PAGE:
Many subway riders want better service, not extra cops

Inside of subway car.

We have enough cops, now fix the subways already!

That’s the message a number of subway riders seem to have for Governor Andrew Cuomo and the MTA with regard to their plan to add 500 additional officers in the transit system.

“Those of us who are old enough, fortunately or unfortunately, remember when this city was unsafe. And it starts in the subways,” said Cuomo to NY1 reporter Kristen Shaughnessy about the plan Tuesday morning. “That’s the canary in the coal mine. “

In June, Cuomo announced the proposed increase in police presence to combat fare evasion and an increase in subway crime. The MTA will spend $50 million annually for the program, which also calls for improving exits and increasing the number of cameras in stations.

But in late October, Police Commissioner James O’Neill argued that Governor Cuomo’s claims of an increase in subway crime were inaccurate. According to data from the New York Police Department, the number of major crimes in the subway are down. 

Some transit advocacy groups, such as the Riders Alliance, have staunchly opposed the measure, charging that the plan unfairly targets low-income New Yorkers, and that the resources would be better spent on infrastructure improvements.

During his appearance on NY1 Monday night, Mayor Bill de Blasio guesstimated that, if he asked 100 people on a train about whether they wanted more cops in the subways, 75 of them would agree.

But in speaking with subway riders in Brooklyn and Manhattan on Tuesday, amNewYork found that most of them aren’t with the mayor when it comes to extra officers in the subway system.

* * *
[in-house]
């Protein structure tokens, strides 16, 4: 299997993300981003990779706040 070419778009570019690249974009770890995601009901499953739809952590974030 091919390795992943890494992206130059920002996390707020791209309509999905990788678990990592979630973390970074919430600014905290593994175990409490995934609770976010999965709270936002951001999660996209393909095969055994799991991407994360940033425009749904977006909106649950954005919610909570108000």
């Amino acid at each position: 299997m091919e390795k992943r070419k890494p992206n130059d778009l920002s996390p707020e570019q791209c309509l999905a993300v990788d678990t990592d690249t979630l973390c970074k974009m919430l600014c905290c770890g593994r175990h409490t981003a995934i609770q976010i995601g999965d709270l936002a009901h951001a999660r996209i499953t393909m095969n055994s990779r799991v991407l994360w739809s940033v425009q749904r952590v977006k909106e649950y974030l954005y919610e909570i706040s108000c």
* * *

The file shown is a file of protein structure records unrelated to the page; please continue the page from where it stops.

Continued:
“The system is really just old and it’s really kind of embarrassing,” said Janely Familia, 32, who believes that funds allocated for new officers would be better spent for upgrading the subway’s signal system, cars and rundown platforms. “New York is known for such great things and the subway system still looks the same after 50 years.”

The majority of passengers who agreed to speak with amNewYork were against increased security. A few in favor of the governor’s plan stated that increased officers would only continue to improve safety in the city’s subways.

“There are always a lot of elevators that are out and especially out in Queens I see a lot of older folks struggling,” Yvonne Huaringa, 42, a life-long New Yorker who currently lives in Jamaica, Queens. A life-long New Yorker, she doesn’t believe that crime in the city’s subways is an issue like it once was.

According to Huaringa, instead of spending money on increased security in subway stations, resources should be placed in to fixing dilapidated subway stations.

“I was in a subway station and it was raining so much the want went through to station,” Huaringa recalled about a trip through a central Queens subway station. “I literally went wading through water.”

Anderson Alcaraz, 26, doesn’t agree that the more security should be placed in the city’s subways. (Photo by Alejandra O’Connell-Domenech)

“It would be an unnecessary expense,” said Anderson Alcaraz, 26, in Spanish. Alcaraz, who moved to the city last year from Paraguay, has not noticed enough crime during his daily travels on the subway to warrant 500 new officers.

Like Huaringa and Familia, he also believes that the funding would better spent on the making the subway faster, more reliable and cleaner.

For people like 54-year-Financial District resident Olafur Thordarson, funds should used not only be but back into the subway system but also towards decreasing the cost of the subway ride, perhaps even making it free.

One commuter in favor of the extra cops said they would bring a greater sense of security to the system.

“If they are allowed to be in the subway, there is a guarantee and an assurance that that people will be safer,” said Jonathan Kawkutse-elbeo, a 55-year-old security guard.